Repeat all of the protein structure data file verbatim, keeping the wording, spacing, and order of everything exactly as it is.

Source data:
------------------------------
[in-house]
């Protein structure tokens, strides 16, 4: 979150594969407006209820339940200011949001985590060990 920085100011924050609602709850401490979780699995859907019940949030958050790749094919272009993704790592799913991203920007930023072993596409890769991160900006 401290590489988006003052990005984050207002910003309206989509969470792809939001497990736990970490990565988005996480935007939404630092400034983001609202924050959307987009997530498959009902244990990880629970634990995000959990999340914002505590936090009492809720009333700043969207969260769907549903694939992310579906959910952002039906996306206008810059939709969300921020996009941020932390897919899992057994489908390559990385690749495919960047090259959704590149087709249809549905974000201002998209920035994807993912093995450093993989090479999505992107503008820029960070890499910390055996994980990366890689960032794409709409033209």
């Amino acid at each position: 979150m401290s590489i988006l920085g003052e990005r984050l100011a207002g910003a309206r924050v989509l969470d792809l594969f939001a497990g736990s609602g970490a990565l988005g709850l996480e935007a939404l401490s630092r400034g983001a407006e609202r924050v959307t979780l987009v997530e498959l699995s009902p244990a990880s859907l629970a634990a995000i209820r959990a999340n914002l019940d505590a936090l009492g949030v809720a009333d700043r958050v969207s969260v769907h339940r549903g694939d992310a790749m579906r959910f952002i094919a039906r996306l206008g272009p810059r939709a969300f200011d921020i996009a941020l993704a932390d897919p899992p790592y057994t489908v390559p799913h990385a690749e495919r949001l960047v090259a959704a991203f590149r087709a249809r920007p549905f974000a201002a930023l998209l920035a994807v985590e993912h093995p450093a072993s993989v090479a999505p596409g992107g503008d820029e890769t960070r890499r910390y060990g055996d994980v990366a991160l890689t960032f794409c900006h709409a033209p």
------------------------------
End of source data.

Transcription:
[in-house]
């Protein structure tokens, strides 16, 4: 979150594969407006209820339940200011949001985590060990 920085100011924050609602709850401490979780699995859907019940949030958050790749094919272009993704790592799913991203920007930023072993596409890769991160900006 401290590489988006003052990005984050207002910003309206989509969470792809939001497990736990970490990565988005996480935007939404630092400034983001609202924050959307987009997530498959009902244990990880629970634990995000959990999340914002505590936090009492809720009333700043969207969260769907549903694939992310579906959910952002039906996306206008810059939709969300921020996009941020932390897919899992057994489908390559990385690749495919960047090259959704590149087709249809549905974000201002998209920035994807993912093995450093993989090479999505992107503008820029960070890499910390055996994980990366890689960032794409709409033209």
């Amino acid at each position: 979150m401290s590489i988006l920085g003052e990005r984050l100011a207002g910003a309206r924050v989509l969470d792809l594969f939001a497990g736990s609602g970490a990565l988005g709850l996480e935007a939404l401490s630092r400034g983001a407006e609202r924050v959307t979780l987009v997530e498959l699995s009902p244990a990880s859907l629970a634990a995000i209820r959990a999340n914002l019940d505590a936090l009492g949030v809720a009333d700043r958050v969207s969260v769907h339940r549903g694939d992310a790749m579906r959910f952002i094919a039906r996306l206008g272009p810059r939709a969300f200011d921020i996009a941020l993704a932390d897919p899992p790592y057994t489908v390559p799913h990385a690749e495919r949001l960047v090259a959704a991203f590149r087709a249809r920007p549905f974000a201002a930023l998209l920035a994807v985590e993912h093995p450093a072993s993989v090479a999505p596409g992107g503008d820029e890769t960070r890499r910390y060990g055996d994980v990366a991160l890689t960032f794409c900006h709409a033209p």